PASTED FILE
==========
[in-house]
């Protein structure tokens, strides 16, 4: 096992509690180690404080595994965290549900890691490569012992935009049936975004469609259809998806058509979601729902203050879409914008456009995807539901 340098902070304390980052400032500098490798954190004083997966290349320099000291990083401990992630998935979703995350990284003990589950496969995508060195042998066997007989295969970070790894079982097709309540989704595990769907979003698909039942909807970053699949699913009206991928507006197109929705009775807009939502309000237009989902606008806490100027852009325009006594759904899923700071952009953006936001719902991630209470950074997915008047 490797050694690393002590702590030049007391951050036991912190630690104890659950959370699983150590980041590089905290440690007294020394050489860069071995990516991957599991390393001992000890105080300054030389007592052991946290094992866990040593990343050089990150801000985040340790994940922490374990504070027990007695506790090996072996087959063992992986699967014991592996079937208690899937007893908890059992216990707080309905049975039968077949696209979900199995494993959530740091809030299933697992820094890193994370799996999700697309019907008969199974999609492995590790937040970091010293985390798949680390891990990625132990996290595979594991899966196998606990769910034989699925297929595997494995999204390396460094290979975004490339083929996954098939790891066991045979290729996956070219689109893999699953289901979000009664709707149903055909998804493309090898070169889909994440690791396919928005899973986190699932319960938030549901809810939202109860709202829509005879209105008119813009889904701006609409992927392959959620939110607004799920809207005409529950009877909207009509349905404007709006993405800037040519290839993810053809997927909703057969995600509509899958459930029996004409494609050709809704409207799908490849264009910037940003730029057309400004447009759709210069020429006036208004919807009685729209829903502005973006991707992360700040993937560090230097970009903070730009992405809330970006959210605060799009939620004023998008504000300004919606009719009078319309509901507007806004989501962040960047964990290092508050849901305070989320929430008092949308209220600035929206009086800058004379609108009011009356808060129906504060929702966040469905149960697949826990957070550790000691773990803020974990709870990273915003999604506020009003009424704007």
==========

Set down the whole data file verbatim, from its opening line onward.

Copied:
[in-house]
């Protein structure tokens, strides 16, 4: 096992509690180690404080595994965290549900890691490569012992935009049936975004469609259809998806058509979601729902203050879409914008456009995807539901 340098902070304390980052400032500098490798954190004083997966290349320099000291990083401990992630998935979703995350990284003990589950496969995508060195042998066997007989295969970070790894079982097709309540989704595990769907979003698909039942909807970053699949699913009206991928507006197109929705009775807009939502309000237009989902606008806490100027852009325009006594759904899923700071952009953006936001719902991630209470950074997915008047 490797050694690393002590702590030049007391951050036991912190630690104890659950959370699983150590980041590089905290440690007294020394050489860069071995990516991957599991390393001992000890105080300054030389007592052991946290094992866990040593990343050089990150801000985040340790994940922490374990504070027990007695506790090996072996087959063992992986699967014991592996079937208690899937007893908890059992216990707080309905049975039968077949696209979900199995494993959530740091809030299933697992820094890193994370799996999700697309019907008969199974999609492995590790937040970091010293985390798949680390891990990625132990996290595979594991899966196998606990769910034989699925297929595997494995999204390396460094290979975004490339083929996954098939790891066991045979290729996956070219689109893999699953289901979000009664709707149903055909998804493309090898070169889909994440690791396919928005899973986190699932319960938030549901809810939202109860709202829509005879209105008119813009889904701006609409992927392959959620939110607004799920809207005409529950009877909207009509349905404007709006993405800037040519290839993810053809997927909703057969995600509509899958459930029996004409494609050709809704409207799908490849264009910037940003730029057309400004447009759709210069020429006036208004919807009685729209829903502005973006991707992360700040993937560090230097970009903070730009992405809330970006959210605060799009939620004023998008504000300004919606009719009078319309509901507007806004989501962040960047964990290092508050849901305070989320929430008092949308209220600035929206009086800058004379609108009011009356808060129906504060929702966040469905149960697949826990957070550790000691773990803020974990709870990273915003999604506020009003009424704007």